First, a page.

Those normally finding themselves craving Angolan flavors in central Lisbon head straight to Mouraria, the historic downtown neighborhood that has experienced a conceptual conversion of its peripheral status into a landmark of cultural and culinary diversity. Despite it being the area with the highest density of Angolans in Lisbon’s city center, Angolan restaurants open and close at a rapid rate, the exception being CB favorite Palanca Gigante. There is, however, an unnoticed eatery up the hill of this entangled bairro.
Although it opened four years ago, Shilabo’s has gone mostly unnoticed by many lisboetas – perhaps due to its minimal size (only 12 seats) or to the discrete nature of owner Santiago Afonso Julio. From his tiny open kitchen, he serves up just three or four daily dishes, indicated on the menu outside the door. Most are traditionally Angolan, such as the iconic national dish, moamba. The classic format is made up of stewed chicken pieces served with funge, the gelatinous porridge of cassava (or corn, in the southern part of the country), and can be prepared either with peanut butter or with palm oil. Afonso Julio’s version is a fusion of the two.
Kizaka is also often available on Julio’s menu. This succulent dish is made of manioc leaves prepared with peanuts and served with cacusso (river fish) and fresh mackerel, accompanied by rice or funge. This specialty, together with fumbwa – made with okazi (a kind of wild spinach) with smoked fish, peanut butter and palm oil – reveal a Congolese influence, which can be ascribed to Afonso Julio’s journey.
Born in the northwestern Angolan city of Uíge, he grew up mainly in Kinshasa (D.R.C.), where his parents moved in order to escape the civil war. Cooking from an early age with his mother, Afonso Julio kept Angolan culinary traditions as part of his skillset, but his cookbook is filled with common dishes belonging to both countries.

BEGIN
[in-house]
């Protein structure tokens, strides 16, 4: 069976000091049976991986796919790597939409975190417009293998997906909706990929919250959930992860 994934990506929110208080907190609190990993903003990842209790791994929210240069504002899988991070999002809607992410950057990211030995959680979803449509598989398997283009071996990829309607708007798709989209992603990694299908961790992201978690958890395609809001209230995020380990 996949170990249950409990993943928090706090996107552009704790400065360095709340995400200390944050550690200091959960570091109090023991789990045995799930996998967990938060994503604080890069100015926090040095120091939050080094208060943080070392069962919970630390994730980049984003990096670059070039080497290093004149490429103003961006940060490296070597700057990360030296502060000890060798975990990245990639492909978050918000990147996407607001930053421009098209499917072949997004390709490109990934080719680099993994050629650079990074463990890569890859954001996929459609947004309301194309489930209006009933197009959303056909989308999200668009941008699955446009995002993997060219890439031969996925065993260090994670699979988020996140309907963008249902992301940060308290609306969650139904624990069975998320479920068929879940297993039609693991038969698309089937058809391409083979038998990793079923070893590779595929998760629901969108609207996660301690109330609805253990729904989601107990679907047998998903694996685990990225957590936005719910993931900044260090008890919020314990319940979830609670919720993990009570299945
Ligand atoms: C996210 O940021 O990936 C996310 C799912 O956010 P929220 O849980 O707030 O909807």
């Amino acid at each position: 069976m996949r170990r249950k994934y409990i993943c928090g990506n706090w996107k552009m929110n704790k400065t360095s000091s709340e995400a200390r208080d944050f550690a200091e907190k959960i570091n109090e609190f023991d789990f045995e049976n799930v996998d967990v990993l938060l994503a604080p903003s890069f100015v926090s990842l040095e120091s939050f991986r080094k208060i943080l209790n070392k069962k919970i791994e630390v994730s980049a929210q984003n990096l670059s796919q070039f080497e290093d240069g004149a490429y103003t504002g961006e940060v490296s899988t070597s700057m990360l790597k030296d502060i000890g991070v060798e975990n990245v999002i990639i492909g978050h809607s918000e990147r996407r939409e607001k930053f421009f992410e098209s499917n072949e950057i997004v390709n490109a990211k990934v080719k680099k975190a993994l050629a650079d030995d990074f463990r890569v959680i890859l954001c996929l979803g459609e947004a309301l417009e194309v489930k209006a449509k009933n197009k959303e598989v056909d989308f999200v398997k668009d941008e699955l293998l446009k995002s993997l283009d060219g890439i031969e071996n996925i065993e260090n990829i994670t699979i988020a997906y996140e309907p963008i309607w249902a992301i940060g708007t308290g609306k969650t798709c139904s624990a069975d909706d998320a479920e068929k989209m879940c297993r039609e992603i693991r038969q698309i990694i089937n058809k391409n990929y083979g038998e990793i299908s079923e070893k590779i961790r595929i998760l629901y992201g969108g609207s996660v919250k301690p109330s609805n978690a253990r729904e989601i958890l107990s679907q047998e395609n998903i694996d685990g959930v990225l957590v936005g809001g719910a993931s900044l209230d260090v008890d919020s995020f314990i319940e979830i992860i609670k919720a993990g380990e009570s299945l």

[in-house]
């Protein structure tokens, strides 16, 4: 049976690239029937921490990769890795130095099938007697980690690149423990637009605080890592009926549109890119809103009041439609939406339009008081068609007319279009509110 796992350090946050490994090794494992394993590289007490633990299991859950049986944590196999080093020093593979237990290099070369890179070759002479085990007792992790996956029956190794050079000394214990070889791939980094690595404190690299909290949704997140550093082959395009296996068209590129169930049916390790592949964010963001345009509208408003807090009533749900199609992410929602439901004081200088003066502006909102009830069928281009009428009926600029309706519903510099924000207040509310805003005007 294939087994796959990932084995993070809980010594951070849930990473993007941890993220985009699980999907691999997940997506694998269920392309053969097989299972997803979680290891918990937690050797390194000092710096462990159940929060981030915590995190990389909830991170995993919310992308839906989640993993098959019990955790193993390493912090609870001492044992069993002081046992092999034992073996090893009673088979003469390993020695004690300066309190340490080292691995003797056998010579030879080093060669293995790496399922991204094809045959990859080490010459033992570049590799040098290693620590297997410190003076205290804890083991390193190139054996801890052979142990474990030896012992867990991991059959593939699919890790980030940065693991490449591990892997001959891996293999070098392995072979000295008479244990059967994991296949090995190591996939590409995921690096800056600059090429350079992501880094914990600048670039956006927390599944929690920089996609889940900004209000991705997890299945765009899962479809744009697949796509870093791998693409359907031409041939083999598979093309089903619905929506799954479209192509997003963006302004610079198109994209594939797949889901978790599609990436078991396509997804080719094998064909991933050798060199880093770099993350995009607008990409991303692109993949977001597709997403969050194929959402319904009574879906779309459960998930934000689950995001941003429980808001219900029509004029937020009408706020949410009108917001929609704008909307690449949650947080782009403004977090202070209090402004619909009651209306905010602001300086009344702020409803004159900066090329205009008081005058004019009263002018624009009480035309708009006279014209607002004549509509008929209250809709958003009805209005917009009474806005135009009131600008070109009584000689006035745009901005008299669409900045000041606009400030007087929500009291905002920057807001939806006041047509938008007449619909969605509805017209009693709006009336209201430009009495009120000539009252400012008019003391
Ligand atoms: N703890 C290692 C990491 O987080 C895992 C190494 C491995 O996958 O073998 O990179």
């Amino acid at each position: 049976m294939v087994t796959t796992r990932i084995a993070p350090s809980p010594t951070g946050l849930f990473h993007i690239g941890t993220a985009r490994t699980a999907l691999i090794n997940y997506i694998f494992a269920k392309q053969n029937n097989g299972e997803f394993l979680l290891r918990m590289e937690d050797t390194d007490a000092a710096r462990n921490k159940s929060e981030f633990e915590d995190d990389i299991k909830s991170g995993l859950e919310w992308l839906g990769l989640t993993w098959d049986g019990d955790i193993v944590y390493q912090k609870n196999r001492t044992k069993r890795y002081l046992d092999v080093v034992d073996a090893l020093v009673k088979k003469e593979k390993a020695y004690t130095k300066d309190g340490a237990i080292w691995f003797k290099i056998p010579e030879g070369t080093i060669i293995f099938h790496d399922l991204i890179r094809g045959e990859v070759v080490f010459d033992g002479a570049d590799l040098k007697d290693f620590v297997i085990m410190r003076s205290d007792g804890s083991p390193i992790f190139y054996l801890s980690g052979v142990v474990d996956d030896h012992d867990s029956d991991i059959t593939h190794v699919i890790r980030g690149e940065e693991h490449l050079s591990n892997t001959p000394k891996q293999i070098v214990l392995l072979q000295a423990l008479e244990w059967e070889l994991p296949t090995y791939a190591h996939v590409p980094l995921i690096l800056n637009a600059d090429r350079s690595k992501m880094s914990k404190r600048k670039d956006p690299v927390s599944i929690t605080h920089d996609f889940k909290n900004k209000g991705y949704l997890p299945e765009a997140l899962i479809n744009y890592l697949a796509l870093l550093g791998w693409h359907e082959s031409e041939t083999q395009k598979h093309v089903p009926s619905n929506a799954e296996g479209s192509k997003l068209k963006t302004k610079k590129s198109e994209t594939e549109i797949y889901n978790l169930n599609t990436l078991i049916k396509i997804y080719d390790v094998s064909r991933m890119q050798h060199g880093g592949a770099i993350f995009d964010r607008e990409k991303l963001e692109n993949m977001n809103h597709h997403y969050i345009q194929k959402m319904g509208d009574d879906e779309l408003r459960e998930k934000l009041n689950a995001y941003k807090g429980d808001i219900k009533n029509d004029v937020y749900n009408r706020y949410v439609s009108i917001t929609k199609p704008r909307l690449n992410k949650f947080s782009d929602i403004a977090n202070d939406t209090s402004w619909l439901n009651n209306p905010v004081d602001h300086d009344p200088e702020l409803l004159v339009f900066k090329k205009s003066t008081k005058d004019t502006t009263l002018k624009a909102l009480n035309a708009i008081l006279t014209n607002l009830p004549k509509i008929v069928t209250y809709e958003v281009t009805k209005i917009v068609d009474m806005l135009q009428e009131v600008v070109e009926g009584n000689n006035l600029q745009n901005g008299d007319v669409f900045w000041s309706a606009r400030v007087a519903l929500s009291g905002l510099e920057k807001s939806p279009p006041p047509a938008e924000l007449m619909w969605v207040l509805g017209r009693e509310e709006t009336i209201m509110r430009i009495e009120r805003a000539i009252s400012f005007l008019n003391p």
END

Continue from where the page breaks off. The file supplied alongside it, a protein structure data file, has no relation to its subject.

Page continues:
After moving to Lisbon in 1991 and working in construction – a common trade for many Angolan migrants at the time – Afonso Julio finally opened his own business. This cozy one-room restaurant, decorated with paintings and photographs, plants, books and a radio that is usually tuned to the sounds of RTP África in the background, feels like it could be Julio’s living room. “I love to listen to music and voices from the African CPLP [Community of Portuguese Speaking Countries] while I am cooking; they talk a lot about Angola… I listen to it even if I never think to go back there,” he said.
Afonso Julio also serves a few cocktails; the most curious of which is called Cae Bém (“fall well” in Portuguese), a refreshing mix of Ginja (the Portuguese cherry liqueur), vodka, red wine, soda, orange peel and mint. It’s perfect before and after one tastes the intensely hot homemade piripiri sauce that is served with his meals.
The humble dishes (with very humble prices – a substantial order of moamba is €6) and Afonso Julio’s friendly candor make for a casual vibe that we hope will ensure Shilabo’s place in the neighborhood for a long time.